Most traditional communications media, including telephony and television, are being reshaped or redefined by the Internet, giving birth to new services such as Internet telephony and Internet television. Newspaper, book, and other print publishing are adapting to website technology, or are reshaped into blogging and web feeds. The entertainment industry was initially the fastest growing segment on the Internet. The Internet has enabled and accelerated new forms of personal interactions through instant messaging, Internet forums, and social networking. Online shopping has grown exponentially both for major retailers and small artisans and traders. Business-to-business and financial services on the Internet affect supply chains across entire industries.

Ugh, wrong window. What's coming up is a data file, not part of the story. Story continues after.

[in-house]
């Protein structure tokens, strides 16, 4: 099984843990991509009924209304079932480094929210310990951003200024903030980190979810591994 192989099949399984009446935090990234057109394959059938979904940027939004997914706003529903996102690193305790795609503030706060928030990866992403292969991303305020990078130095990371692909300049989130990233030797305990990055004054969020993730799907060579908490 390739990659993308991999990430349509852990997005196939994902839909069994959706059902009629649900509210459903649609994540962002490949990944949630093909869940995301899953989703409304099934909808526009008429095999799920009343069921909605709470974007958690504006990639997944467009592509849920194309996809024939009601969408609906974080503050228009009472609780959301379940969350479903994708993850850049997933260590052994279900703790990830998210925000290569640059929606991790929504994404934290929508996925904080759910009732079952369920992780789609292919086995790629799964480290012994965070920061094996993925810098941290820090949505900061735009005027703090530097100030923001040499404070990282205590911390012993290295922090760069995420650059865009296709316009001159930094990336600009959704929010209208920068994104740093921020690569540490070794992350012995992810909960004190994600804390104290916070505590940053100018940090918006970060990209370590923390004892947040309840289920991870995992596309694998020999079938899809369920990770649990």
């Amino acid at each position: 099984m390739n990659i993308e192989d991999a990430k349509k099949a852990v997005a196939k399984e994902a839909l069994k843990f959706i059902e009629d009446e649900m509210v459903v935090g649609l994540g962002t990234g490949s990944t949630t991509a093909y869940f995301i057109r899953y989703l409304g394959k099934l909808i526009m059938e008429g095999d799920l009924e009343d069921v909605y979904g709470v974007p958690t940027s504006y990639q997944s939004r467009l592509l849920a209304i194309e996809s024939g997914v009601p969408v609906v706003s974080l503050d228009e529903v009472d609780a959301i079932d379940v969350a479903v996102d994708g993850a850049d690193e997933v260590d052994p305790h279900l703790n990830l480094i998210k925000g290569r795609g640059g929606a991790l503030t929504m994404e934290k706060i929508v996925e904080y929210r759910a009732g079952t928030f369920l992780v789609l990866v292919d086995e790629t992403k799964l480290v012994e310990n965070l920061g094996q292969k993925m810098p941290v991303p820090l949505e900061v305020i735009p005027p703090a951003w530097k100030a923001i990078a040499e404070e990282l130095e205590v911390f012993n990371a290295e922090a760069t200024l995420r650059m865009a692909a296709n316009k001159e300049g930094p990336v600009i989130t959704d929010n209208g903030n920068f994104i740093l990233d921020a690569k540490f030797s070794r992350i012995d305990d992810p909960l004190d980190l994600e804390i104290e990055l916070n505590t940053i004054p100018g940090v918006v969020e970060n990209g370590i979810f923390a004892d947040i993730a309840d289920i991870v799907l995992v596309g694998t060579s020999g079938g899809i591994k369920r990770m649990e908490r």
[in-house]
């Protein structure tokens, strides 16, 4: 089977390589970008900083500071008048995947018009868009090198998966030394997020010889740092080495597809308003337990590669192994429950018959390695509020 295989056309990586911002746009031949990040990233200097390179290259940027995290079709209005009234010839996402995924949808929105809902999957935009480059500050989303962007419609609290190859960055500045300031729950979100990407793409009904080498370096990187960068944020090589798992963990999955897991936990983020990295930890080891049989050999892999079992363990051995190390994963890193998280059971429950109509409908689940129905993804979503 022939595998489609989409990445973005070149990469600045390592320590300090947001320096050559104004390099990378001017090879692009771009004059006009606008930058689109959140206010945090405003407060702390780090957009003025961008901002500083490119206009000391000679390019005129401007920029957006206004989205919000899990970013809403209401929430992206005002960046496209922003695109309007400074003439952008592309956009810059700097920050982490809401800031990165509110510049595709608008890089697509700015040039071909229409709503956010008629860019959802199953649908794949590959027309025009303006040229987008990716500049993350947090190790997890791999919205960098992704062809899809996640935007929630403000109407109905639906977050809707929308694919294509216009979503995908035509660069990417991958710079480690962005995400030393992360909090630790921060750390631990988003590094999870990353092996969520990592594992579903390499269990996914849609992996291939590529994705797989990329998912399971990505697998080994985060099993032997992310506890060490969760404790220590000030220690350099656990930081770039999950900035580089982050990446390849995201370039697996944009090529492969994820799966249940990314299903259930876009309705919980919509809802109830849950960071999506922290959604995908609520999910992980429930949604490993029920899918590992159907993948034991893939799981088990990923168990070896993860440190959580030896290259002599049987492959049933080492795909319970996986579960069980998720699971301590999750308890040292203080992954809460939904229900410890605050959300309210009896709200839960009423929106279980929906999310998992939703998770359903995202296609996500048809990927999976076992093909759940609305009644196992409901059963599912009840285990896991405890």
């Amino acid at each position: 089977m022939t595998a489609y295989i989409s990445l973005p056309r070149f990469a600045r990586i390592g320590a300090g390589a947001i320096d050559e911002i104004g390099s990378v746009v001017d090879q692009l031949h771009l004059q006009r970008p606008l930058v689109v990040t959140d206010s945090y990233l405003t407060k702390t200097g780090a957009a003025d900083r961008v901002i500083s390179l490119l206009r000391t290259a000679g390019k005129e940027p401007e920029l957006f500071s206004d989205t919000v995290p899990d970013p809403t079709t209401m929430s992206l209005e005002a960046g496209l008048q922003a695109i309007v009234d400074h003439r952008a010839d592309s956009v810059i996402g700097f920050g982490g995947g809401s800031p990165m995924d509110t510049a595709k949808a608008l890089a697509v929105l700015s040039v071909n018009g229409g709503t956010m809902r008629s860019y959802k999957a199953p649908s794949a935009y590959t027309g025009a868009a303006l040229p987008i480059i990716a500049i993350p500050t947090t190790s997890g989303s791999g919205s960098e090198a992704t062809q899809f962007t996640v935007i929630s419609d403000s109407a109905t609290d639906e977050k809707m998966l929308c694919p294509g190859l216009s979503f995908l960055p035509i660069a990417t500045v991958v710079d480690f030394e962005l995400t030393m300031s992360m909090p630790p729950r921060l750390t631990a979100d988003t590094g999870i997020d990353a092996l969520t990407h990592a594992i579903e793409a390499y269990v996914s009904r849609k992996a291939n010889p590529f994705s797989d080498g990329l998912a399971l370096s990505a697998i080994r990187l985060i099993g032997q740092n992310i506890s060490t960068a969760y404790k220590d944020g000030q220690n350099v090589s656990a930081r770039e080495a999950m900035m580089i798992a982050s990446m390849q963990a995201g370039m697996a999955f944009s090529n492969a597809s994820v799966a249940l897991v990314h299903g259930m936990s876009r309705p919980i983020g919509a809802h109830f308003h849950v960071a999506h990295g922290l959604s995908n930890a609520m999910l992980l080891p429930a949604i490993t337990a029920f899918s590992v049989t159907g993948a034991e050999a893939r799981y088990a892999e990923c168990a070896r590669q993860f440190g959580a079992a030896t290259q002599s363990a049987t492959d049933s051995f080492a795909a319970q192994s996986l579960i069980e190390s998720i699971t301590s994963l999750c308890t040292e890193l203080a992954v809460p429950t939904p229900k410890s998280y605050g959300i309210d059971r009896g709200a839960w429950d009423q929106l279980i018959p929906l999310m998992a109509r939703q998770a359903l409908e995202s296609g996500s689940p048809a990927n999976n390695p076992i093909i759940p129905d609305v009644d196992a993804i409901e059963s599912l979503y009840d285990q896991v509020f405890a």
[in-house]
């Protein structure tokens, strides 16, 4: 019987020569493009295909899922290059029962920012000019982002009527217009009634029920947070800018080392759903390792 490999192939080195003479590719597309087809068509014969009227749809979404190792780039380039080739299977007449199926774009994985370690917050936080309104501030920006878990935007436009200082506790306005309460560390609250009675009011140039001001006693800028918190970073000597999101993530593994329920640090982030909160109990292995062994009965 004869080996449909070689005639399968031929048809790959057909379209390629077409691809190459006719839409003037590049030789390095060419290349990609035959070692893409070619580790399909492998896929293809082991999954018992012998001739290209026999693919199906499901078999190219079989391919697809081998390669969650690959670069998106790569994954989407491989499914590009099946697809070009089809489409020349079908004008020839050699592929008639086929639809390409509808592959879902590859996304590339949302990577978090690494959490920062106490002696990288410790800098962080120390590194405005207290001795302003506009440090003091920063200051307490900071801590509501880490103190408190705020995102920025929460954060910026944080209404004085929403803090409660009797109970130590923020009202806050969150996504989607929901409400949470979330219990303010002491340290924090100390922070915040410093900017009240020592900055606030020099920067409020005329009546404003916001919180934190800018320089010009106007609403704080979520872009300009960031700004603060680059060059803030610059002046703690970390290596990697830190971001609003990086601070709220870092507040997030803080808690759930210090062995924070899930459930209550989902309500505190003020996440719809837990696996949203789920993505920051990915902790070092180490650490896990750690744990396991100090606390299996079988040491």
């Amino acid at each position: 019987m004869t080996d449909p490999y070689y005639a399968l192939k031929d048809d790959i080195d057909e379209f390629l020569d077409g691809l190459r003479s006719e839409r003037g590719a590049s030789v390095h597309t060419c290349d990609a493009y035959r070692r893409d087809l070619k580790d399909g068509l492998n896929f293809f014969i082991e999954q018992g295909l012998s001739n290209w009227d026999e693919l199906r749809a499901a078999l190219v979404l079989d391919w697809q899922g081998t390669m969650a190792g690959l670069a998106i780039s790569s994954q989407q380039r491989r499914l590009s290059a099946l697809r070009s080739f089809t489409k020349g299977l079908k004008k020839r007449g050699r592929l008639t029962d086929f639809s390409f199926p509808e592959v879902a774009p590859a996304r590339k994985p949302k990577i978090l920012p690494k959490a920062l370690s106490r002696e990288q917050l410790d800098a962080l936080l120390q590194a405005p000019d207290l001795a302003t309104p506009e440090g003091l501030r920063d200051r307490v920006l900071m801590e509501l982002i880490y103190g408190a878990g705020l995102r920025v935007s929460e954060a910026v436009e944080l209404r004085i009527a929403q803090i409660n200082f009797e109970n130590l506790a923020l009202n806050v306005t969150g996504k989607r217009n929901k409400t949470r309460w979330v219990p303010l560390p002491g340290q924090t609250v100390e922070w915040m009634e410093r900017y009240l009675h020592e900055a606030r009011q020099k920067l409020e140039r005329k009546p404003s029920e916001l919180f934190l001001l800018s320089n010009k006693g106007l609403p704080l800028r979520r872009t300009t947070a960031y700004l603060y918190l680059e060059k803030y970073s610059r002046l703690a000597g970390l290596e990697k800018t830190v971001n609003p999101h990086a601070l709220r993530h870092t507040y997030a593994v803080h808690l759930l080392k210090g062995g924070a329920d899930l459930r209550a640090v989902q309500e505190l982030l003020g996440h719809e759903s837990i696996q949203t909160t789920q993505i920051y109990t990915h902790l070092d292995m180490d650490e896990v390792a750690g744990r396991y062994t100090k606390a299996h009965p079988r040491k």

The Internet has no centralized governance in either technological implementation or policies for access and usage; each constituent network sets its own policies. Only the overreaching definitions of the two principal name spaces in the Internet, the Internet Protocol address space and the Domain Name System (DNS), are directed by a maintainer organization, the Internet Corporation for Assigned Names and Numbers (ICANN). The technical underpinning and standardization of the core protocols is an activity of the Internet Engineering Task Force (IETF), a non-profit organization of loosely affiliated international participants that anyone may associate with by contributing technical expertise.
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